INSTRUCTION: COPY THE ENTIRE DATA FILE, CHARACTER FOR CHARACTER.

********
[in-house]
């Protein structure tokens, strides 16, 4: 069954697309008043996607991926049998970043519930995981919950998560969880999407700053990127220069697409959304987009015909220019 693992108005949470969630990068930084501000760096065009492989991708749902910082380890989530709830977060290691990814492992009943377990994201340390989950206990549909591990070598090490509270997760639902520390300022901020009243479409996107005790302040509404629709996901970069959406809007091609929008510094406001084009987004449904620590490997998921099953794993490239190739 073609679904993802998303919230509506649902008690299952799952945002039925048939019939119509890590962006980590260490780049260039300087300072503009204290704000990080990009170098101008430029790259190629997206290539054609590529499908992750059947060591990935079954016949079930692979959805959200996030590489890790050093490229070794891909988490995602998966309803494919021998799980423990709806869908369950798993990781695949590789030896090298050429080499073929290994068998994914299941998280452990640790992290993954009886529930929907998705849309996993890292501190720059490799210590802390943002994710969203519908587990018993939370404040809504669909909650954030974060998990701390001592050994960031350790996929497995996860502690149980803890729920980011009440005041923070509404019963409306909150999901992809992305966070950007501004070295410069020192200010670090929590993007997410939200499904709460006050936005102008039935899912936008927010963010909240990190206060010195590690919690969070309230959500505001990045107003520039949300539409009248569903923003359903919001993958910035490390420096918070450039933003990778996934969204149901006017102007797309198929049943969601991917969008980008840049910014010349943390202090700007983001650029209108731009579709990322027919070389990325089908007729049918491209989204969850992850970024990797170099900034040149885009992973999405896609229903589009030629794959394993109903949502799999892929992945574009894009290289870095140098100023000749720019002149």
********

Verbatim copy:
[in-house]
């Protein structure tokens, strides 16, 4: 069954697309008043996607991926049998970043519930995981919950998560969880999407700053990127220069697409959304987009015909220019 693992108005949470969630990068930084501000760096065009492989991708749902910082380890989530709830977060290691990814492992009943377990994201340390989950206990549909591990070598090490509270997760639902520390300022901020009243479409996107005790302040509404629709996901970069959406809007091609929008510094406001084009987004449904620590490997998921099953794993490239190739 073609679904993802998303919230509506649902008690299952799952945002039925048939019939119509890590962006980590260490780049260039300087300072503009204290704000990080990009170098101008430029790259190629997206290539054609590529499908992750059947060591990935079954016949079930692979959805959200996030590489890790050093490229070794891909988490995602998966309803494919021998799980423990709806869908369950798993990781695949590789030896090298050429080499073929290994068998994914299941998280452990640790992290993954009886529930929907998705849309996993890292501190720059490799210590802390943002994710969203519908587990018993939370404040809504669909909650954030974060998990701390001592050994960031350790996929497995996860502690149980803890729920980011009440005041923070509404019963409306909150999901992809992305966070950007501004070295410069020192200010670090929590993007997410939200499904709460006050936005102008039935899912936008927010963010909240990190206060010195590690919690969070309230959500505001990045107003520039949300539409009248569903923003359903919001993958910035490390420096918070450039933003990778996934969204149901006017102007797309198929049943969601991917969008980008840049910014010349943390202090700007983001650029209108731009579709990322027919070389990325089908007729049918491209989204969850992850970024990797170099900034040149885009992973999405896609229903589009030629794959394993109903949502799999892929992945574009894009290289870095140098100023000749720019002149």